Phoebe Waller-Bridge’s Fleabag was a masterclass in beautiful writing - clever, funny, sexy, and heart-wrenching all at the same time.
It was also full of lessons in how to bounce back from devastating events, how to deal with grief and guilt, and how to keep your humour and your capacity for love intact.
Emotional resilience is a hot topic at the moment; we know that resilient people are less likely to suffer long-term psychological consequences from traumatic events.
That’s not to say that there’s no such thing as an objectively bad situation – for example, austerity has a measurable effect on mental health – or that you should only take personal responsibility for your emotions instead of changing the world for the better. However, even in a perfect society we’d still have to deal with rejection, failure, loss, guilt, and all the other struggles that are part and parcel of the human condition - and resilience can help.
There’s a huge amount of research on how to build resilience, in children, students, doctors, and anyone dealing with problems. The flexibility to adapt to changing and difficult circumstances comes from a set of skills that can be taught. Several common strategies can be found across the literature; here are some examples of the ones that Fleabag used to such great effect.
Build a strong social network. Connecting with your family (or your chosen family, if your real family are awful) keeps you grounded. Social events like “Chatty Wednesdays” can be a wonderful way to meet new people, but even relationships with your pets - like a cuddle with a certain special guinea pig - can help.
Be an altruist. Fleabag transitions from being a self-serving manipulator to being the person who gets her sister to the hospital after her miscarriage, keeping it a secret despite her own embarrassment; bringing her dad all the way to the altar to marry the woman he loves, even though the Godmother is really, spectacularly, impressively hateful. This kind of pro-social behaviour can help to keep a sense of self.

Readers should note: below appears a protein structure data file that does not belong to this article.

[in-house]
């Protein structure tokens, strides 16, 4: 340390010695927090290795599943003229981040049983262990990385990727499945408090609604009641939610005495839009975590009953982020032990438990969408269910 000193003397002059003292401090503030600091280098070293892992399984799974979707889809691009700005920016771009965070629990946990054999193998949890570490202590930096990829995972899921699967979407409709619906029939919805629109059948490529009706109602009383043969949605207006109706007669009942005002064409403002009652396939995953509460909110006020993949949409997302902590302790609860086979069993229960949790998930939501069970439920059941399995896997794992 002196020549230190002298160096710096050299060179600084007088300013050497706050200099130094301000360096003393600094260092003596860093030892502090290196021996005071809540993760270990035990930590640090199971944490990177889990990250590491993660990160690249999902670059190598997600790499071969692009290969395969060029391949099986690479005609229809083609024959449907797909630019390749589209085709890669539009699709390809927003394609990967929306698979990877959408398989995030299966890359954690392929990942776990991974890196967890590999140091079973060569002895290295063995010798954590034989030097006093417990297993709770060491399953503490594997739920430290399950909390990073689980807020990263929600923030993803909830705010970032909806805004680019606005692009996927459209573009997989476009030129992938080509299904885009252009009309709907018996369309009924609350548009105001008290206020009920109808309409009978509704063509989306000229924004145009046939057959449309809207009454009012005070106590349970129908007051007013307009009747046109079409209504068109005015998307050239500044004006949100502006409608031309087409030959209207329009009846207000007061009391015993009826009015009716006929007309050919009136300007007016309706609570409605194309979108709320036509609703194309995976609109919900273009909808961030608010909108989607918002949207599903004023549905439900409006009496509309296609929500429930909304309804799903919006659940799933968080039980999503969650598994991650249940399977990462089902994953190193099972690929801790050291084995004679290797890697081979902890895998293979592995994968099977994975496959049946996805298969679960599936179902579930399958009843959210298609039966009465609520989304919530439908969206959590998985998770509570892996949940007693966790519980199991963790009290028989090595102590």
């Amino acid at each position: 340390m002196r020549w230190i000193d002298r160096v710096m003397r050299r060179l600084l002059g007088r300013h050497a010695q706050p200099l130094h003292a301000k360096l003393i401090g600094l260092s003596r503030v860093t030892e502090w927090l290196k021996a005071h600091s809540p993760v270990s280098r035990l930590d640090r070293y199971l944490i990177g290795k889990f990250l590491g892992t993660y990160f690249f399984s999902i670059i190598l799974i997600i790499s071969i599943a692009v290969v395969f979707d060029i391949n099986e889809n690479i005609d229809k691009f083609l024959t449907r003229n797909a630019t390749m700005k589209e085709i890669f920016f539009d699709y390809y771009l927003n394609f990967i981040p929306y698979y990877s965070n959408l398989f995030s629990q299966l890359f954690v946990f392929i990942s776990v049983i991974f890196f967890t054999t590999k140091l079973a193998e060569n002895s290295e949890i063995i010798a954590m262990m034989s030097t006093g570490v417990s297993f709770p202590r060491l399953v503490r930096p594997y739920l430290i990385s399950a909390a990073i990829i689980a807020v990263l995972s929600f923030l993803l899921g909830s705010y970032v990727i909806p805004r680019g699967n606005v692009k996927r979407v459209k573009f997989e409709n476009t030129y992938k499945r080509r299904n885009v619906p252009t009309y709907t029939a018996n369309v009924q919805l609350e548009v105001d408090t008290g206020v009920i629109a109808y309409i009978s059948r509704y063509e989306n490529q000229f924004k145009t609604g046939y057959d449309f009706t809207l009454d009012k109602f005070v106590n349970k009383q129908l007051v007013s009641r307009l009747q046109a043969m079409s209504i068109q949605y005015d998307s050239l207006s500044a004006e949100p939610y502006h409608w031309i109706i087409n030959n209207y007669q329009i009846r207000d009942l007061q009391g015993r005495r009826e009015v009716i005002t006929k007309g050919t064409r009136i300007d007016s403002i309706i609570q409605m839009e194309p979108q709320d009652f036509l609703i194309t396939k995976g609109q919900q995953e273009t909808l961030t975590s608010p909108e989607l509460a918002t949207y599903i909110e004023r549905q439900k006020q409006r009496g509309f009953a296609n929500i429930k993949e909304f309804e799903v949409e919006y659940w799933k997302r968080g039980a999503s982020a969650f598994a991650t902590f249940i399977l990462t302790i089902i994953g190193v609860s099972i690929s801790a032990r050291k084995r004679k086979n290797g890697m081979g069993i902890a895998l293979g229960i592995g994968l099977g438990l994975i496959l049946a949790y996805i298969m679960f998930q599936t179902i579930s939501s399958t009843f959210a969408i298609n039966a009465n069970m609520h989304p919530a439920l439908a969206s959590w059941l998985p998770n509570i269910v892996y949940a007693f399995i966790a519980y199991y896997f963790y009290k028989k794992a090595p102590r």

Eat healthily and exercise. Doing whatever exercise you hate the least and eating wholesome foods are just as important, if not more important, in times of crisis as any other time. You have a responsibility to yourself to give yourself the care you need. Putting pine nuts on your salad fucking does make you an adult.
Keep your sense of humour. Fleabag had this one down from the start. Humour keeps your troubles in perspective and makes it easier to tell them to other people.
Face your problems head on. Instead of escaping and detaching from her problems, keeping her distance from the people in her life with asides to the camera, and chasing unsatisfying sexual encounters, when Fleabag starts to actively engage with her issues and face up to her worst memories, she begins to find some kind of peace. Spilling all your secrets, even in a confession box, is never as terrible as you expect (if the priest tries to fuck you afterwards, call the police).
Forgive yourself. The purpose of guilt is to make you take action, whether that’s making things right or just learning a lesson. Once your guilt has nothing more to teach you, there’s no value in holding onto it - feeling guilty doesn’t make you a good person, doing good things does. As Boo tells us, “that’s exactly why they put rubbers on the end of pencils; because people make mistakes.”
Keep an optimistic outlook. So far in your life you’ve survived every terrible, seemingly inescapable situation that you’ve been in. Perhaps you found a way to solve the problem yourself, or it got better with time, or someone helped you, or the worst thing imaginable happened, but you’re still here anyway. Keep that in mind the next time you feel completely trapped.
“I’ve been having me a real hard time,” we heard as Fleabag waved us away, “but it feels so nice to know I’m gonna be alright.”
The love story between Fleabag and the Priest, besides being the reason that Google searches for “sexy priest” are at an all-time high, was only made possible by the hard work that Fleabag put in to build emotional resilience into her life. Much as we all loved the playful, electric chemistry between Andrew Scott and Waller-Bridge, this was as much a story about her love for her sister, her father, Boo, and herself.
She wasn’t saved by a romantic partner swooping in and making everything better – she was saved by her own hard work and bravery in allowing herself to be honest, to take care of herself, and to love. Love, after all, isn’t something that weak people do.